Photo Credit: Swizz Beatz via YouTube
Swizz Beatz is back with his latest EP release Hip Hop 50: Vol. 2, which he recorded as part of Mass Appeal’s celebration of hip-hop’s 50th anniversary. The six-track EP features a star-studded line-up of veteran rappers, including Nas, Jay-Z, Jadakiss, and Lil Wayne, along with current rising stars like Lil Durk and Fivio Foreign. Swizz’s intention for this EP was to create a love letter to the birthplace of hip-hop and its East Coast sound, and he delivers with his signature chaotic production that complements the brash style of hip-hop that emerged from the region.
Swizz’s production skills are on full display throughout the EP, showcasing his ability to ignite a fiery edge out of his collaborators. Swizz Beatz’s production prowess is second to none in hip-hop. On “This Sh*t Right Here,” he uses a blaring horn fanfare to encourage Lil Wayne to recreate his frenzied form from their previous collaboration on “Uproar.” Similarly, Swizz’s bruising beat on “Say Less” endows A Boogie Wit da Hoodie, with a new-found assertiveness that is outside of his typical comfort zone. Swizz further extends his administrative role with spoken words, occasionally adding to the anarchy by shouting adlibs. While at times his presence can be overwhelming and drown out his guests, for the most part, he picks his opportunities wisely.
However, clocking in at just nineteen minutes, the EP feels rushed, with the producer struggling to provide each guest with sufficient space, holding back their storytelling potential. Jay Electronica’s braggadocious verse on “Khalas” is sandwiched between Swizz’s Ramadan celebrations and an inspirational speech, leaving little room for his guests to shine. Even Jay-Z’s chorus on “This Sh*t Right Here” is inconsequential and leaves his presence detached from the song. Despite these missed opportunities to create a cohesive narrative throughline, Swizz manages to deliver an impressive showcase of the region’s past, present, and future talents.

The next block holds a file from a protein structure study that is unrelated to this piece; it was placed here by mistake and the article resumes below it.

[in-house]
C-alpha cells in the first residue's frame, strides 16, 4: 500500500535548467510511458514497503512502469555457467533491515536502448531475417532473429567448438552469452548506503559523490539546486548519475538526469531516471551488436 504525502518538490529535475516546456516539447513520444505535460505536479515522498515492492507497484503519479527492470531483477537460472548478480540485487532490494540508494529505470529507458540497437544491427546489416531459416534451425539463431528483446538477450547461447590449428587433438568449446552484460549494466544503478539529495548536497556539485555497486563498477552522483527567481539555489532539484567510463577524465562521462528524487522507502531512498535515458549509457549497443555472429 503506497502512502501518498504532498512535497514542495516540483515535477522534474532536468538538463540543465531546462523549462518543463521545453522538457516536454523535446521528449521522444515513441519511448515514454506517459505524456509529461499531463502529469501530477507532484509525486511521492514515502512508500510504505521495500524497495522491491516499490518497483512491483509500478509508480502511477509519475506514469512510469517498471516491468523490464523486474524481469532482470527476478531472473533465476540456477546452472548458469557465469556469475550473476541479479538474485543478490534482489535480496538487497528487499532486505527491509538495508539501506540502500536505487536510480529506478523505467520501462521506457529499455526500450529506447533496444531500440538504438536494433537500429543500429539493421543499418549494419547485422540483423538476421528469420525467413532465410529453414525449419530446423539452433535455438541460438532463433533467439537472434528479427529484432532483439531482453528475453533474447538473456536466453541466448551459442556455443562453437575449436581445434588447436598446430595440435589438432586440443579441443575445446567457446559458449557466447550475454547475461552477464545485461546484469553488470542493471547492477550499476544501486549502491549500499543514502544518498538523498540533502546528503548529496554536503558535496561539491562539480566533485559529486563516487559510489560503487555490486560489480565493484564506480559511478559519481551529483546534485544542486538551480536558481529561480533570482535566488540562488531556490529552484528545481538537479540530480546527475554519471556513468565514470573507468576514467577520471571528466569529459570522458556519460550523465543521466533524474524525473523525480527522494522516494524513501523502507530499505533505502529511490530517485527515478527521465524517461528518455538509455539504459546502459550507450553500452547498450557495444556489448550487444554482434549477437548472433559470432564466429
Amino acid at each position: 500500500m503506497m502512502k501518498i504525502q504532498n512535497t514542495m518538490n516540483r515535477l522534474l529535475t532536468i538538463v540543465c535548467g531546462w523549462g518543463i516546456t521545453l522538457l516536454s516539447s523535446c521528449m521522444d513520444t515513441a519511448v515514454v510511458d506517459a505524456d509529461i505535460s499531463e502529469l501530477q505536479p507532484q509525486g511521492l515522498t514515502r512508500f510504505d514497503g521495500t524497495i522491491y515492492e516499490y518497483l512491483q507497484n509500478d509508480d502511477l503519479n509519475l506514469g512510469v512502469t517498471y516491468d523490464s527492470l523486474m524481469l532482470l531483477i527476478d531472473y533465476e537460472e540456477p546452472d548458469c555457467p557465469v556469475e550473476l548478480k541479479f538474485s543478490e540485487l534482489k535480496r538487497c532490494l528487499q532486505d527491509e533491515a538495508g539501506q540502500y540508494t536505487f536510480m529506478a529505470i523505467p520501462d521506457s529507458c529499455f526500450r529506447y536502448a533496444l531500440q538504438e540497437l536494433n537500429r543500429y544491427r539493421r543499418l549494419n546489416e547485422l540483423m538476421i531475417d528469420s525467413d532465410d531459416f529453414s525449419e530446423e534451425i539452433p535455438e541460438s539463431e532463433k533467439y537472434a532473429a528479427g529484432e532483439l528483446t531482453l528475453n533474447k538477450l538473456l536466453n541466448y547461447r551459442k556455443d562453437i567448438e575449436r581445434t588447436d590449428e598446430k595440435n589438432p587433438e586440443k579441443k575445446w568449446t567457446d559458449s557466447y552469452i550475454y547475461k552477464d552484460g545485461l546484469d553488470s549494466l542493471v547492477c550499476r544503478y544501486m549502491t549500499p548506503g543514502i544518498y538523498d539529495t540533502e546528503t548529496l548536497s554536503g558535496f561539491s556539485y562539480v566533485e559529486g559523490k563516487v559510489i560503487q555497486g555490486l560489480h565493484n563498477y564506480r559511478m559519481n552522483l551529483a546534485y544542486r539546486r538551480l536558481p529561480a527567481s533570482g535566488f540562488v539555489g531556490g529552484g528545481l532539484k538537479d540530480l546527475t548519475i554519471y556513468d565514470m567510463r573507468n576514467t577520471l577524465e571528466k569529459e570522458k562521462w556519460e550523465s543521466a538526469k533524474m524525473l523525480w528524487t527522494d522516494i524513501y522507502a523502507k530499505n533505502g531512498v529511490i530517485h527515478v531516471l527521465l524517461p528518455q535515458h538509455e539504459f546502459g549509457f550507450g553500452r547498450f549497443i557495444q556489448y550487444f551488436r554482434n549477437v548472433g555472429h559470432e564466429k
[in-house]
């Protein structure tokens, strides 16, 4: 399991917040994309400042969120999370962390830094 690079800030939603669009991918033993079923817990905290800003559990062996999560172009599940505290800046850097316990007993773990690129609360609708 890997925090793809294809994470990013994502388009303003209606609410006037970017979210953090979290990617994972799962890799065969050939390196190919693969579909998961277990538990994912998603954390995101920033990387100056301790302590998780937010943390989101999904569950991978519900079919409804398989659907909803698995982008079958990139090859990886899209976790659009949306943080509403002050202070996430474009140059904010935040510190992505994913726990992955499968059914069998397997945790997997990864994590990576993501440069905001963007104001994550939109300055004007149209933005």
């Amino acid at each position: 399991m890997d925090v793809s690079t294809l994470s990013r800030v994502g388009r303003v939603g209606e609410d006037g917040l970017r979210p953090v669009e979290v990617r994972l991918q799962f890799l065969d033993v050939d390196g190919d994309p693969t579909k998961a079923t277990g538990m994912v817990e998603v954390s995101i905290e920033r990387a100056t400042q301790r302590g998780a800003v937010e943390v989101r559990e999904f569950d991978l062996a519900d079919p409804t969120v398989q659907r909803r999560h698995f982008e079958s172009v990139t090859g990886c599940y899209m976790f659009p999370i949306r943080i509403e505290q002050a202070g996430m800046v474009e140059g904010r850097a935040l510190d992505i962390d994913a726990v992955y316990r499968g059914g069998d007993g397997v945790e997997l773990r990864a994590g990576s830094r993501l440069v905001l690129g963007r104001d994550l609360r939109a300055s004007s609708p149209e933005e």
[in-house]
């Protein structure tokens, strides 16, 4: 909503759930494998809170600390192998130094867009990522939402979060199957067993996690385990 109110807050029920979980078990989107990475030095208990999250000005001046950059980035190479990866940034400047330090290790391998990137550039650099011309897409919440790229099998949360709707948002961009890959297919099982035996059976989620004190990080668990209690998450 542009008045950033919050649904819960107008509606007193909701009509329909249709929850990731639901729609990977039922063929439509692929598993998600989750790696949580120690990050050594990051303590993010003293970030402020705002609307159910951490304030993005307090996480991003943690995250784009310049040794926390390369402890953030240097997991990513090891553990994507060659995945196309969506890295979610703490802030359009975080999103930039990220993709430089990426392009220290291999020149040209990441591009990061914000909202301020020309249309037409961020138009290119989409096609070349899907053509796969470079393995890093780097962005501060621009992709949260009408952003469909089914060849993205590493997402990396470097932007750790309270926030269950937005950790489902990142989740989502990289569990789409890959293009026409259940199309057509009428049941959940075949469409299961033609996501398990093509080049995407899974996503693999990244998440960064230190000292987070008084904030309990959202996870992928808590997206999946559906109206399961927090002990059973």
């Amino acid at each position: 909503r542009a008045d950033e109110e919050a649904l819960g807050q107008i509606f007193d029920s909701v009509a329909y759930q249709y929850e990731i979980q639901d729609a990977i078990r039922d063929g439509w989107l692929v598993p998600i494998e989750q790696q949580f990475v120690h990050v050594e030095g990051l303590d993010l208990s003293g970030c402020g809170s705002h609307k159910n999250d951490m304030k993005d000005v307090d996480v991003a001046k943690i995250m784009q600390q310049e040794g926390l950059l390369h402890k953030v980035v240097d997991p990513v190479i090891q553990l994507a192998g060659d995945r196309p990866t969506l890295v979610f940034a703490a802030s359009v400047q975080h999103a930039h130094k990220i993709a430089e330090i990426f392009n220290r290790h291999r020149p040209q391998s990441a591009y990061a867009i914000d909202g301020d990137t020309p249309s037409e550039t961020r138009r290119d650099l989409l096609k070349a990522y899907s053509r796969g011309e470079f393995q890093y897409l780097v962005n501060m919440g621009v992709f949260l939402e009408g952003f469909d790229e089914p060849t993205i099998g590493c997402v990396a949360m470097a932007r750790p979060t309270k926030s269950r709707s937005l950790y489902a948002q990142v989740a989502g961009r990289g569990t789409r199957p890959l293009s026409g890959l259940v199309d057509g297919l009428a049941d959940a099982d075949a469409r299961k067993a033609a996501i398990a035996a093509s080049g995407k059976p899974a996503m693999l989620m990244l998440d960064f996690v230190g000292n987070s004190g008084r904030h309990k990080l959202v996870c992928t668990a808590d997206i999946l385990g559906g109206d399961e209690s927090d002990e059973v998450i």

The inclusion of New York natives isn’t merely a token gesture, as they lend authenticity by sharing their personal connections and experiences from their youth in the city. On “Runaway,” Nas combs through memories from his past, while Benny The Butcher shares experiences of the streets he knows best on “Take ‘Em Out.” Both tracks offer uncensored insights into their harsh New York upbringings, elevating the EP from a selection of quality songs to an interconnected, intimate body of work. Although, these lyrical moments are not pronounced enough, and the EP would benefit from a more coherent structure.
Overall, Hip Hop 50: Vol. 2 is not the East Coast Chronic that Swizz may have intended to make, but it serves as an impressive tribute to New York hip-hop and its culture. Swizz’s production shines through, complementing the legacy of his collaborators’ past while helping them make some of their strongest material in years. While still not having a concrete narrative, the EP successfully focuses on Swizz’s production palette, immersing listeners in the sound that birthed hip-hop and its future possibilities.
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